I've enjoyed making homemade model rockets ever since I was a kid. I make almost every part of my rockets from scratch, including the paper tubes for the rocket bodies.
I often need to make homemade paper tubes for other projects as well, so I thought this deserved a proper write-up. Hopefully someone will find this information useful.
Note that these tubes will not be adequate for any firework-type application, if that's what you're looking for. There are plenty of tutorials online for making convolute (or parallel, non-spiral wound) paper tubes.
Step 1: Materials
First, you will need some kraft paper. I bought a 36-inch wide roll at Home Depot a few years ago, and it will probably last me a few more. Sometimes I use thin painter's masking paper, but only as a final layer. You can get this at home improvement stores as well.
You will also need some water-soluble glue. I use Titebond (which is a basic woodworking glue), but you could use Elmer's or something similar.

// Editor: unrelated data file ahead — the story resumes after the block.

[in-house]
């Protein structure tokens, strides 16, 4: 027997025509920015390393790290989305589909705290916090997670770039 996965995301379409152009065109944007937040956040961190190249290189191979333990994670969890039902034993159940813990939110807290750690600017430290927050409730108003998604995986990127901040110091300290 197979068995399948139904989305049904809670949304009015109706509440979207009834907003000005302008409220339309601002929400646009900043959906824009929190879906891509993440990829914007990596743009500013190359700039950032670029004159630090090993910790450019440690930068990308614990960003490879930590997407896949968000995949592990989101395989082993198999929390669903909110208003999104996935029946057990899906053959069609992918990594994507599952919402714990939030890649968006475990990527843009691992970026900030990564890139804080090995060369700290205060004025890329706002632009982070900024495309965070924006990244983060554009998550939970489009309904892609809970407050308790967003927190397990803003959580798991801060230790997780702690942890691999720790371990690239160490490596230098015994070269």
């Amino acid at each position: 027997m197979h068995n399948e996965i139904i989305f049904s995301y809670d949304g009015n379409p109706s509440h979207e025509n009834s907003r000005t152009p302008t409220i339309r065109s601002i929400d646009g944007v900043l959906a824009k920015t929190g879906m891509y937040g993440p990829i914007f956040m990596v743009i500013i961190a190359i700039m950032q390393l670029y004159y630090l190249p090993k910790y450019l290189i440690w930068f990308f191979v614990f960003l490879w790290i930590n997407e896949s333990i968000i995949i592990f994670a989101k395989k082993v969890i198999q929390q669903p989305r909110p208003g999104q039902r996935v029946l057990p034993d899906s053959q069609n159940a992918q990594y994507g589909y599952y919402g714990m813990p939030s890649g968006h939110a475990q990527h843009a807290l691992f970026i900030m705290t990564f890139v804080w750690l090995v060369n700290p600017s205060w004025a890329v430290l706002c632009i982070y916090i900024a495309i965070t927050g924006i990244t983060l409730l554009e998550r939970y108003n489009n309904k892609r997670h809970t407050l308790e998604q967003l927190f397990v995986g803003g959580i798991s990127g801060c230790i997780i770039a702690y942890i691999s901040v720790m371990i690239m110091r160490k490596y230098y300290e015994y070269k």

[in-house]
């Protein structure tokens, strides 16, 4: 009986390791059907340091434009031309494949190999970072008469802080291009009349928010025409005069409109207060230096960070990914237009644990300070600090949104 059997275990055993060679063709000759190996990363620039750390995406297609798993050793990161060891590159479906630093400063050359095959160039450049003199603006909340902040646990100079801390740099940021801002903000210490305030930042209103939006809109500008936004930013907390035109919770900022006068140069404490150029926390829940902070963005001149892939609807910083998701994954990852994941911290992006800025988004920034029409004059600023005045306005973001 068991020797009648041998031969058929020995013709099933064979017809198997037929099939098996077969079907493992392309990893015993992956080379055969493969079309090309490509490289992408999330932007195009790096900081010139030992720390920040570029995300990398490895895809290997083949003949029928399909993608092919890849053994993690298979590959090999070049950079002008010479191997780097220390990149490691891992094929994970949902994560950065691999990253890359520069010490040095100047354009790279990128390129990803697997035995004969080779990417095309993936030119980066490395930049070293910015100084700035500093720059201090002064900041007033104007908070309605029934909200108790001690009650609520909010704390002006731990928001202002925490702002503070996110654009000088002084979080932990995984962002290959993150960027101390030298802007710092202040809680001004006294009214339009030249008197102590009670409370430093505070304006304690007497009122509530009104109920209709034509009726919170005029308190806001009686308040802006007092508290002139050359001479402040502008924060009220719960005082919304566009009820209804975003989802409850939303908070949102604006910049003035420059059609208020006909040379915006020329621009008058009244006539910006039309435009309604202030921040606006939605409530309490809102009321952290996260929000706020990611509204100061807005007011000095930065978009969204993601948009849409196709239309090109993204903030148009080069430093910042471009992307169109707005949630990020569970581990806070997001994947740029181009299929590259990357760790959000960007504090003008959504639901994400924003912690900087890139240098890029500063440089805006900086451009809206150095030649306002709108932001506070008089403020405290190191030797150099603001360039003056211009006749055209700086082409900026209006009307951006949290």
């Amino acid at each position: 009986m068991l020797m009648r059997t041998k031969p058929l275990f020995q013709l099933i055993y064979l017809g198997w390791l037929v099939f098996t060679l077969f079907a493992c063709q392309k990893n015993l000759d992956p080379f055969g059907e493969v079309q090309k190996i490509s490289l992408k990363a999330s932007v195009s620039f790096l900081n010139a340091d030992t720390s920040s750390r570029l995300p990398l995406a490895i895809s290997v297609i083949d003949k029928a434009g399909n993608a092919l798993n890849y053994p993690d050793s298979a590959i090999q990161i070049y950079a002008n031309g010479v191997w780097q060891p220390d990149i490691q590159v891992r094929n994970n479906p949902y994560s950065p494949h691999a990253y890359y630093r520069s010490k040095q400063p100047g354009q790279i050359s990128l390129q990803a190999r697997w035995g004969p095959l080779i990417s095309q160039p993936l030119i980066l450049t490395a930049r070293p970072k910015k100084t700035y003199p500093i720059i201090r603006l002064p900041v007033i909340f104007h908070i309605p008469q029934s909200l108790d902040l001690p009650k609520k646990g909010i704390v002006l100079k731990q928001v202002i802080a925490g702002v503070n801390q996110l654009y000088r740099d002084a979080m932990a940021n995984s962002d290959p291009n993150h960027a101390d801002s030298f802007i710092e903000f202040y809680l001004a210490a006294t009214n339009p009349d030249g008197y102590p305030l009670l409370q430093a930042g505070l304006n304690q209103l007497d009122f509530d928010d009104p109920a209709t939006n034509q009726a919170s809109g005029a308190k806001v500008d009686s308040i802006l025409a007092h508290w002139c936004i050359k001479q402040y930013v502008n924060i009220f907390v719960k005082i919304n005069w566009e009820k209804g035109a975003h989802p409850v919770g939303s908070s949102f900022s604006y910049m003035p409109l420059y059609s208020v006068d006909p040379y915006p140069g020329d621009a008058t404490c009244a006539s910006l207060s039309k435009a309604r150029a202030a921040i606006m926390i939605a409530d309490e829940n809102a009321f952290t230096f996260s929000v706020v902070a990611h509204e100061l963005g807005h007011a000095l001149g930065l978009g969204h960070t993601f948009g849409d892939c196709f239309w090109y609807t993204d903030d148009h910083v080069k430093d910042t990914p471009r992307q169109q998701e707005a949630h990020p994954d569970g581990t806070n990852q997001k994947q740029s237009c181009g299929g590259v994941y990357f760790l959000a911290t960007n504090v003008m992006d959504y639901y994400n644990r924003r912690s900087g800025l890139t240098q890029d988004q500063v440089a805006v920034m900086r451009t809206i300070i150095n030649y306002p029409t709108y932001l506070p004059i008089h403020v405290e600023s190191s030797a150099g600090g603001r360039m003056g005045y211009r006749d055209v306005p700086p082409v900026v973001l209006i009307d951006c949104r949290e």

Other basics you will need are a long ruler, cutting mat with rotary cutter or x-acto blade, paint brush, masking tape, and rags.
Most importantly, you will also need some kind of existing tube to use as a form. I generally use pieces of PVC or old cardboard tubes (like mailing tubes, carpet roll tubes, etc.), but I have also used steel pipe and other random cylindrical objects.
For whatever item you use as a form, it is crucial that it is true (meaning without any warps or bends). You can quickly test objects out by placing them on a flat surface and rolling them back and forth. If you see any light coming through along the bottom edge at any point, it means the tube is not true and you should use something else.